Jun. 25—Friday's Supreme Court decision overturning Roe v. Wade triggered a 2020 Idaho law that will soon outlaw almost all abortions in the state.
The statute, Idaho Code 18-622, was contingent upon the court issuing a ruling "that restores to the states their authority to prohibit abortions."
The law takes effect in 30 days. It says anyone who performs or attempts to perform an abortion "commits the crime of criminal abortion," which is a felony punishable by two to five years in prison.
Those who perform or attempt to perform abortions, or who assist in the procedure, will also have their professional licenses suspended for a minimum of six months on first offense, and permanently revoked if there's a second offense.
House Majority Caucus Chairperson Megan Blanksma, R-Hammett, and Sen. Todd Lakey, R-Nampa, co-sponsored the 2020 legislation.
Blanksma said when she introduced the bill two years ago, she didn't imagine it would take effect this quickly.
"I think we're all surprised at how quickly the court acted," she said. "And I'm grateful they acted as quickly as they did."
Idaho Code 18-622 provides an "affirmative defense" against prosecution in certain situations, such as when the mother's life is in danger or in cases of rape and incest that have been reported to law enforcement.
The law also specifically indicates that women who receive abortions are not subject to criminal prosecution.
In her written response to Friday's ruling, however, Idaho Democratic Party Chairperson Lauren Necochea questioned how long that will remain the case.
"Today's decision overturns 50 years of established reproductive freedoms and starts the clock on a terrifying countdown here in Idaho," she said. "Roe v. Wade protected our state from the most extreme positions of its Republican lawmakers. ... We have seen Republican legislators bring bills that would put patients on trial for murder if they receive abortions. We must brace for more extreme measures to follow this ban."
For example, some Idaho Republicans are already suggesting that the Legislature should ban any pills or drugs that induce abortions, even if they can also be used as contraception. There's also speculation they could try to target doctors in neighboring states who offer abortions to Idaho residents.
Blanksma said such conversations shift attention away from what the Legislature should really be doing.
"Our focus needs to be on supporting women who need help," she said.
For example, she pointed to the home visitation and lactation programs available at the Central Public Health District, where she serves as vice chairperson.
"We already have a number of support programs in place (for expectant mothers), but we need to strengthen them and make sure people know about them," Blanksma said. "We need to look at our adoption laws and foster care laws. I think we also have to start talking about fathers who walk away from pregnancies."
Gov. Brad Little sounded a similar note in his response to Friday's ruling.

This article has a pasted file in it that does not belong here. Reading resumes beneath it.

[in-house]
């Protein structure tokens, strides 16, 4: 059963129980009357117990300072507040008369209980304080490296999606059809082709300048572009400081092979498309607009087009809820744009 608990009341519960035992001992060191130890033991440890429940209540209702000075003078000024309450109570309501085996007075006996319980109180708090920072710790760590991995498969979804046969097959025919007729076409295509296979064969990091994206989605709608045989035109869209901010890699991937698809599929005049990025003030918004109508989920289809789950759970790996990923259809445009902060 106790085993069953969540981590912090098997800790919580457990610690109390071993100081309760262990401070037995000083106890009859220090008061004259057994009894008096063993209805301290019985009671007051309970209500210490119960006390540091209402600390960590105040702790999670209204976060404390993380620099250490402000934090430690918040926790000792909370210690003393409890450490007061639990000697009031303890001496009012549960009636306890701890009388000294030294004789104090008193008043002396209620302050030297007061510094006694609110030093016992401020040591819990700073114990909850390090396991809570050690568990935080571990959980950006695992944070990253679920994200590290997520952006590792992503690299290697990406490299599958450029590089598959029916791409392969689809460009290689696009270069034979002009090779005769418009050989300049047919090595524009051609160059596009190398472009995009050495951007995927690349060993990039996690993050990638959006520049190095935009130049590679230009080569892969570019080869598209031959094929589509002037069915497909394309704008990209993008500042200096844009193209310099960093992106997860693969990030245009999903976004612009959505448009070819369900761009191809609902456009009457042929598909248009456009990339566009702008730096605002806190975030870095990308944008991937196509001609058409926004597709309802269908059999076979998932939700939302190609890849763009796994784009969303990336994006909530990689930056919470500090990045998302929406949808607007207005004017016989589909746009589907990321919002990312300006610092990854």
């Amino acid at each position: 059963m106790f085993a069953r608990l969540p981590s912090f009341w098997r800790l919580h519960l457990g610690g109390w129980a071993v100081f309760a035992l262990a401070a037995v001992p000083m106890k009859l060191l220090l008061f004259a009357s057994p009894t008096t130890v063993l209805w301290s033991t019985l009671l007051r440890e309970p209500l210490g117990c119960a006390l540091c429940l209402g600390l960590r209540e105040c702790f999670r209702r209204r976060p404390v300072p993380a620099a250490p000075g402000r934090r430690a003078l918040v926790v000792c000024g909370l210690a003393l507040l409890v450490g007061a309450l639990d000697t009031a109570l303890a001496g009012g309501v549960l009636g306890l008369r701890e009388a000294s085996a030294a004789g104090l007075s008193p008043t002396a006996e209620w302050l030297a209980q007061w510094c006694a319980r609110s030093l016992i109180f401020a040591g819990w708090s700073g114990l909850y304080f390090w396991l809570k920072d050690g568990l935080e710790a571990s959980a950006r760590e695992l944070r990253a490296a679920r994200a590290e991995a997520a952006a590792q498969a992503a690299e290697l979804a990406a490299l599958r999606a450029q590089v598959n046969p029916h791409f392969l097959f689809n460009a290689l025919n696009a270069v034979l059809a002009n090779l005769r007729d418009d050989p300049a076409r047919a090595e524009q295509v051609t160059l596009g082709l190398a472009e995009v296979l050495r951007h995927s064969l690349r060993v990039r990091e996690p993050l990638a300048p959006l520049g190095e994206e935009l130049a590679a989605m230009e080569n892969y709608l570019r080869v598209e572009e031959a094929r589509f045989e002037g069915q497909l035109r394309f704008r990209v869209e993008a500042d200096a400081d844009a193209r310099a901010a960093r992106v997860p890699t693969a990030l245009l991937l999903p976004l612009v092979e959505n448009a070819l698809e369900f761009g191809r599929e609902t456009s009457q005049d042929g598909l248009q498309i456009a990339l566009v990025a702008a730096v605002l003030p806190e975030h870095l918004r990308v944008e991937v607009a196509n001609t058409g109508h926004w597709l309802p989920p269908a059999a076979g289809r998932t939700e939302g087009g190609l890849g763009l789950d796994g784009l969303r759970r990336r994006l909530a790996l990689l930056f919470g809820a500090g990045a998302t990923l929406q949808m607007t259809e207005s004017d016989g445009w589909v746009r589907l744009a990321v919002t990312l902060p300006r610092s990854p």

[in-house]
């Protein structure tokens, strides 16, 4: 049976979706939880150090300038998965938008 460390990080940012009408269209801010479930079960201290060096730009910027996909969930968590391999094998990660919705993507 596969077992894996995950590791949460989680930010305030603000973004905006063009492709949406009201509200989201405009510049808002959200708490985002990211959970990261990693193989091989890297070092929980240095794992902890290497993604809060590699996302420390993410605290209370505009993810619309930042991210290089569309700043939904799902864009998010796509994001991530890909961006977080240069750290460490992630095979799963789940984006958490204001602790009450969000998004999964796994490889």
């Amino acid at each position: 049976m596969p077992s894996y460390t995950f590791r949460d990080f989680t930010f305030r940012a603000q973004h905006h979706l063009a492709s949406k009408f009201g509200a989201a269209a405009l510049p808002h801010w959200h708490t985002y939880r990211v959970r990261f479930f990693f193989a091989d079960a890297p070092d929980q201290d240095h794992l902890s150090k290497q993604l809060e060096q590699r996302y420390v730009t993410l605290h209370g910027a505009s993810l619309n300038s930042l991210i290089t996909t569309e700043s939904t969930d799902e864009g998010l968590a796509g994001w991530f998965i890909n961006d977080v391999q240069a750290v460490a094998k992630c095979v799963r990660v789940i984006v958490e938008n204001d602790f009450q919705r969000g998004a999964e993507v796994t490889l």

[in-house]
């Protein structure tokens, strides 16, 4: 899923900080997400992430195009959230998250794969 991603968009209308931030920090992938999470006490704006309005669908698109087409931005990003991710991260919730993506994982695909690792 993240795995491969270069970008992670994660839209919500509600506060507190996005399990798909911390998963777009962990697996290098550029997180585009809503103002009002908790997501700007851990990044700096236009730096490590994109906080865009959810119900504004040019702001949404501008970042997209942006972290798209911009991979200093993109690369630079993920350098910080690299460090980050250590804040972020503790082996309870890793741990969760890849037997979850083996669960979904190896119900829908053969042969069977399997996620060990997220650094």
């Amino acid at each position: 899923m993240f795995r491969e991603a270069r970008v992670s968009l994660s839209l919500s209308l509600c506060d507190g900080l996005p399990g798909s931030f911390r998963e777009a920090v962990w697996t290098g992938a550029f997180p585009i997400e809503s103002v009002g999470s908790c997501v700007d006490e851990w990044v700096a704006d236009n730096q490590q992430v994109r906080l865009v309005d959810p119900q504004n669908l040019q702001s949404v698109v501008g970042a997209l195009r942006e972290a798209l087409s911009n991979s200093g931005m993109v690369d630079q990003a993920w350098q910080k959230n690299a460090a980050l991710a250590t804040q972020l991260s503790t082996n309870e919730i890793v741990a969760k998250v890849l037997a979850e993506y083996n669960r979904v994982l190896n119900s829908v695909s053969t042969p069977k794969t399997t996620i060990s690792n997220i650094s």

"Today's decision is the culmination of pro-life efforts to defend the defenseless," he said. "However, we fully acknowledge this monumental moment in our country's history means we must confront what we know will be growing needs for women and families in the months and years ahead. We absolutely must come together like never before to support women and teens facing unexpected or unwanted pregnancies."
That includes access to adoption services and health care, Little said, as well as "financial and food assistance, counseling and treatment, and family planning."
Such assurances rang hollow for some, however.
The Idaho Academy of Family Physicians, for example, issued a statement saying it's "distressed" by the impact Friday's ruling will have on Idaho families.
"Restricting access to comprehensive reproductive health services will lead to unsafe abortions and unsafe pregnancies, which will disproportionately affect people of color, low-income individuals, rural residents and other vulnerable populations," the organization said.
House Minority Leader Ilana Rubel, D-Boise, said the Supreme Court "just made millions of women second-class citizens."
"In reversing 50 years of precedent, the court has eviscerated the fundamental constitutional right to privacy, opening the door to big government to police the intimate details of our personal lives. Unfortunately, Idaho's GOP politicians have proven themselves eager to flex this power."
Earlier this year, the Republican-dominated Legislature amended Idaho's fetal heartbeat abortion ban bill, which was enacted in 2021.
The measure prohibits most abortions after a fetal heartbeat can be detected. New language was added this year allowing relatives of the mother to sue abortion providers; however, that amendment is currently on hold while the measure is being challenged in court.
In any case, the bill indicates that if the Supreme Court overturns Roe v. Wade, then Idaho Code 18-622 takes precedence and becomes the guiding statute.
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